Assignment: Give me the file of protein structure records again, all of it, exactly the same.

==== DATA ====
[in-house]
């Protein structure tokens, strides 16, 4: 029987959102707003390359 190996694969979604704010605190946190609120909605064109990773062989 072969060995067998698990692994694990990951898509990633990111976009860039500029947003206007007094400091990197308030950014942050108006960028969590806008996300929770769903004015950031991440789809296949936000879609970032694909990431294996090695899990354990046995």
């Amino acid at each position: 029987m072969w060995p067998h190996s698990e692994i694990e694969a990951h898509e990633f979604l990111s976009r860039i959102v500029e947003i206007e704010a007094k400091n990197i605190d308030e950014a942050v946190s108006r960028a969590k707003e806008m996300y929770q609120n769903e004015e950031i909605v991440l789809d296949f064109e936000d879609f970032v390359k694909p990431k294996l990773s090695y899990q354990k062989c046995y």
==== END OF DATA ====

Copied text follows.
[in-house]
């Protein structure tokens, strides 16, 4: 029987959102707003390359 190996694969979604704010605190946190609120909605064109990773062989 072969060995067998698990692994694990990951898509990633990111976009860039500029947003206007007094400091990197308030950014942050108006960028969590806008996300929770769903004015950031991440789809296949936000879609970032694909990431294996090695899990354990046995």
């Amino acid at each position: 029987m072969w060995p067998h190996s698990e692994i694990e694969a990951h898509e990633f979604l990111s976009r860039i959102v500029e947003i206007e704010a007094k400091n990197i605190d308030e950014a942050v946190s108006r960028a969590k707003e806008m996300y929770q609120n769903e004015e950031i909605v991440l789809d296949f064109e936000d879609f970032v390359k694909p990431k294996l990773s090695y899990q354990k062989c046995y």